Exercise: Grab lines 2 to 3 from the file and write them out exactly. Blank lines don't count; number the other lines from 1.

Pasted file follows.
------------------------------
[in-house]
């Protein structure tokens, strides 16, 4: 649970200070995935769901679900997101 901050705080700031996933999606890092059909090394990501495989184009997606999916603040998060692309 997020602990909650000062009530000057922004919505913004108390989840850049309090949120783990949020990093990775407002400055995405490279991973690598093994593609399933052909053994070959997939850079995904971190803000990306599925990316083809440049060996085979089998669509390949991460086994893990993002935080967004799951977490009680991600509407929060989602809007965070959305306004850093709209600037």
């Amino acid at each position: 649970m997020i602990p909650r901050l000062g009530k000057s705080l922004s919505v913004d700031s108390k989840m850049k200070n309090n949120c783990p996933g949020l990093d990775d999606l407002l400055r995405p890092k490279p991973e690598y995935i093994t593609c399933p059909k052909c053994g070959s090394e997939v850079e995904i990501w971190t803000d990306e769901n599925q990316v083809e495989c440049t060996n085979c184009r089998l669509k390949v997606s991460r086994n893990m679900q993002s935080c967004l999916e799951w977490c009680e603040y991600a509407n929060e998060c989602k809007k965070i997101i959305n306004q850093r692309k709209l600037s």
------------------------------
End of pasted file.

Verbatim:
């Protein structure tokens, strides 16, 4: 649970200070995935769901679900997101 901050705080700031996933999606890092059909090394990501495989184009997606999916603040998060692309 997020602990909650000062009530000057922004919505913004108390989840850049309090949120783990949020990093990775407002400055995405490279991973690598093994593609399933052909053994070959997939850079995904971190803000990306599925990316083809440049060996085979089998669509390949991460086994893990993002935080967004799951977490009680991600509407929060989602809007965070959305306004850093709209600037």
């Amino acid at each position: 649970m997020i602990p909650r901050l000062g009530k000057s705080l922004s919505v913004d700031s108390k989840m850049k200070n309090n949120c783990p996933g949020l990093d990775d999606l407002l400055r995405p890092k490279p991973e690598y995935i093994t593609c399933p059909k052909c053994g070959s090394e997939v850079e995904i990501w971190t803000d990306e769901n599925q990316v083809e495989c440049t060996n085979c184009r089998l669509k390949v997606s991460r086994n893990m679900q993002s935080c967004l999916e799951w977490c009680e603040y991600a509407n929060e998060c989602k809007k965070i997101i959305n306004q850093r692309k709209l600037s």